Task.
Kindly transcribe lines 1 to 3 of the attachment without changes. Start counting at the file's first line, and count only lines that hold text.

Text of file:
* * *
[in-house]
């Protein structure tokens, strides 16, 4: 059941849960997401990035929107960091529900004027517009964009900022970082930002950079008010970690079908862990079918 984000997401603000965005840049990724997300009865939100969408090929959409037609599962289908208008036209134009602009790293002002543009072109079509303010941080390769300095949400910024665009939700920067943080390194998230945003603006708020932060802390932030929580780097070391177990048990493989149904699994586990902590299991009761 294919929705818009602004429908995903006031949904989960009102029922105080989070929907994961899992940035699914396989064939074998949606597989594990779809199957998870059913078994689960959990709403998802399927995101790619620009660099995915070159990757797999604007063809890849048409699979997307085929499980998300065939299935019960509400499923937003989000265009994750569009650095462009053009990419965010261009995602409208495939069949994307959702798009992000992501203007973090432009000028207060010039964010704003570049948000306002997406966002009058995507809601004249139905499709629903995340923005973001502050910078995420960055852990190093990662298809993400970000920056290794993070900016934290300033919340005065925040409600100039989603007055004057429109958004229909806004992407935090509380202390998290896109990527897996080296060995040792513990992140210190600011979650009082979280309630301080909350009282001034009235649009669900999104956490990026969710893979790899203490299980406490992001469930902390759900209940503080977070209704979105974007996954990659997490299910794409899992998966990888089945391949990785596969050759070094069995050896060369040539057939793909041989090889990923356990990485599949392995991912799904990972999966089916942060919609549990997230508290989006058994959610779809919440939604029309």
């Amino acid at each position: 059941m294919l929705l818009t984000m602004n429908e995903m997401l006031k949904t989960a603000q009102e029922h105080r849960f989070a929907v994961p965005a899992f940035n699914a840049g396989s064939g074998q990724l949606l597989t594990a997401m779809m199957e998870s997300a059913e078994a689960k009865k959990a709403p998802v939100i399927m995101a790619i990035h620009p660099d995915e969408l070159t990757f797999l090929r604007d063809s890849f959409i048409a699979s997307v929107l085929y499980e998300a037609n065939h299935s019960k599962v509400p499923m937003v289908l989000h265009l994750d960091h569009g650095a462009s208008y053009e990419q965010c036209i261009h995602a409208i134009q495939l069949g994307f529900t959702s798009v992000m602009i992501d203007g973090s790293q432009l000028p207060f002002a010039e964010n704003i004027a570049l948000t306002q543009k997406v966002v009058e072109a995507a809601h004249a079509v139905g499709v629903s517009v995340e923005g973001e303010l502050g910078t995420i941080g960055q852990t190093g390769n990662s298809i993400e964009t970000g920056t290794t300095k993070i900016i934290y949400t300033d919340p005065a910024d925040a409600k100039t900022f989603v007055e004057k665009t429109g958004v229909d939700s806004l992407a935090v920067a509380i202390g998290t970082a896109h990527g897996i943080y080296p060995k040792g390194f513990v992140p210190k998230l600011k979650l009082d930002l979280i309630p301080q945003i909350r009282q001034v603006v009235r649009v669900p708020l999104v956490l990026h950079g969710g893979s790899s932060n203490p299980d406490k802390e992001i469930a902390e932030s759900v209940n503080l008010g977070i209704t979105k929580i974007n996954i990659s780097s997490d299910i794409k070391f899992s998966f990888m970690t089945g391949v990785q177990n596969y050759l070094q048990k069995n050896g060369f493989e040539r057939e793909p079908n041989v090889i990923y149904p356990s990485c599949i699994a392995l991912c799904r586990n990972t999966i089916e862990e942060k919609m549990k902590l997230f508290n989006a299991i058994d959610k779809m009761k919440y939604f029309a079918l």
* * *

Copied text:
[in-house]
């Protein structure tokens, strides 16, 4: 059941849960997401990035929107960091529900004027517009964009900022970082930002950079008010970690079908862990079918 984000997401603000965005840049990724997300009865939100969408090929959409037609599962289908208008036209134009602009790293002002543009072109079509303010941080390769300095949400910024665009939700920067943080390194998230945003603006708020932060802390932030929580780097070391177990048990493989149904699994586990902590299991009761 294919929705818009602004429908995903006031949904989960009102029922105080989070929907994961899992940035699914396989064939074998949606597989594990779809199957998870059913078994689960959990709403998802399927995101790619620009660099995915070159990757797999604007063809890849048409699979997307085929499980998300065939299935019960509400499923937003989000265009994750569009650095462009053009990419965010261009995602409208495939069949994307959702798009992000992501203007973090432009000028207060010039964010704003570049948000306002997406966002009058995507809601004249139905499709629903995340923005973001502050910078995420960055852990190093990662298809993400970000920056290794993070900016934290300033919340005065925040409600100039989603007055004057429109958004229909806004992407935090509380202390998290896109990527897996080296060995040792513990992140210190600011979650009082979280309630301080909350009282001034009235649009669900999104956490990026969710893979790899203490299980406490992001469930902390759900209940503080977070209704979105974007996954990659997490299910794409899992998966990888089945391949990785596969050759070094069995050896060369040539057939793909041989090889990923356990990485599949392995991912799904990972999966089916942060919609549990997230508290989006058994959610779809919440939604029309």
């Amino acid at each position: 059941m294919l929705l818009t984000m602004n429908e995903m997401l006031k949904t989960a603000q009102e029922h105080r849960f989070a929907v994961p965005a899992f940035n699914a840049g396989s064939g074998q990724l949606l597989t594990a997401m779809m199957e998870s997300a059913e078994a689960k009865k959990a709403p998802v939100i399927m995101a790619i990035h620009p660099d995915e969408l070159t990757f797999l090929r604007d063809s890849f959409i048409a699979s997307v929107l085929y499980e998300a037609n065939h299935s019960k599962v509400p499923m937003v289908l989000h265009l994750d960091h569009g650095a462009s208008y053009e990419q965010c036209i261009h995602a409208i134009q495939l069949g994307f529900t959702s798009v992000m602009i992501d203007g973090s790293q432009l000028p207060f002002a010039e964010n704003i004027a570049l948000t306002q543009k997406v966002v009058e072109a995507a809601h004249a079509v139905g499709v629903s517009v995340e923005g973001e303010l502050g910078t995420i941080g960055q852990t190093g390769n990662s298809i993400e964009t970000g920056t290794t300095k993070i900016i934290y949400t300033d919340p005065a910024d925040a409600k100039t900022f989603v007055e004057k665009t429109g958004v229909d939700s806004l992407a935090v920067a509380i202390g998290t970082a896109h990527g897996i943080y080296p060995k040792g390194f513990v992140p210190k998230l600011k979650l009082d930002l979280i309630p301080q945003i909350r009282q001034v603006v009235r649009v669900p708020l999104v956490l990026h950079g969710g893979s790899s932060n203490p299980d406490k802390e992001i469930a902390e932030s759900v209940n503080l008010g977070i209704t979105k929580i974007n996954i990659s780097s997490d299910i794409k070391f899992s998966f990888m970690t089945g391949v990785q177990n596969y050759l070094q048990k069995n050896g060369f493989e040539r057939e793909p079908n041989v090889i990923y149904p356990s990485c599949i699994a392995l991912c799904r586990n990972t999966i089916e862990e942060k919609m549990k902590l997230f508290n989006a299991i058994d959610k779809m009761k919440y939604f029309a079918l």